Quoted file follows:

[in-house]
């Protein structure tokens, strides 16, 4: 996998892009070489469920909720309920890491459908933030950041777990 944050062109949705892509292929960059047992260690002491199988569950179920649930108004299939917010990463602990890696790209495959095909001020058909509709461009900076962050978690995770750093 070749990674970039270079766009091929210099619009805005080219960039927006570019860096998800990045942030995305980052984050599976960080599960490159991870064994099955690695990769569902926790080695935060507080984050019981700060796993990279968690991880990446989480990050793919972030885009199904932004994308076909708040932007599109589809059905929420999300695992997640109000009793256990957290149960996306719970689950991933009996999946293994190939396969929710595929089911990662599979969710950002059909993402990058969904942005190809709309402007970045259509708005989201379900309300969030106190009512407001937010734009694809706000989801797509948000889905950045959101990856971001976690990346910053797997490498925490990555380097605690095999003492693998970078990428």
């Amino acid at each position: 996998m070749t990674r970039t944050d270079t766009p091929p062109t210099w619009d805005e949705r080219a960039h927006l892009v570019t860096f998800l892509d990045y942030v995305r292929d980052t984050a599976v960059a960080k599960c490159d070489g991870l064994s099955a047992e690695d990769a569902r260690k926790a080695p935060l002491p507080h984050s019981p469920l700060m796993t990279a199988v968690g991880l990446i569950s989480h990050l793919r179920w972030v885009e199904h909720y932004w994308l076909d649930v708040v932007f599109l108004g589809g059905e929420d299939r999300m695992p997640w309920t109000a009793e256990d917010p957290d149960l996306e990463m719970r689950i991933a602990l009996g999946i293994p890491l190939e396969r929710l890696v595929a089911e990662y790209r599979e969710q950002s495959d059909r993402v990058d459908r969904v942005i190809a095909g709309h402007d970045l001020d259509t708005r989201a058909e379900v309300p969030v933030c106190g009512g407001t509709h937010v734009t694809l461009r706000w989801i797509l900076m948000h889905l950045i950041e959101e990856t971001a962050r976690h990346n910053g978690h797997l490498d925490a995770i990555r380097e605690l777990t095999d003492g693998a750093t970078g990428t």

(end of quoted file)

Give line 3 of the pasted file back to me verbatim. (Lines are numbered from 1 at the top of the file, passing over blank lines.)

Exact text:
């Amino acid at each position: 996998m070749t990674r970039t944050d270079t766009p091929p062109t210099w619009d805005e949705r080219a960039h927006l892009v570019t860096f998800l892509d990045y942030v995305r292929d980052t984050a599976v960059a960080k599960c490159d070489g991870l064994s099955a047992e690695d990769a569902r260690k926790a080695p935060l002491p507080h984050s019981p469920l700060m796993t990279a199988v968690g991880l990446i569950s989480h990050l793919r179920w972030v885009e199904h909720y932004w994308l076909d649930v708040v932007f599109l108004g589809g059905e929420d299939r999300m695992p997640w309920t109000a009793e256990d917010p957290d149960l996306e990463m719970r689950i991933a602990l009996g999946i293994p890491l190939e396969r929710l890696v595929a089911e990662y790209r599979e969710q950002s495959d059909r993402v990058d459908r969904v942005i190809a095909g709309h402007d970045l001020d259509t708005r989201a058909e379900v309300p969030v933030c106190g009512g407001t509709h937010v734009t694809l461009r706000w989801i797509l900076m948000h889905l950045i950041e959101e990856t971001a962050r976690h990346n910053g978690h797997l490498d925490a995770i990555r380097e605690l777990t095999d003492g693998a750093t970078g990428t």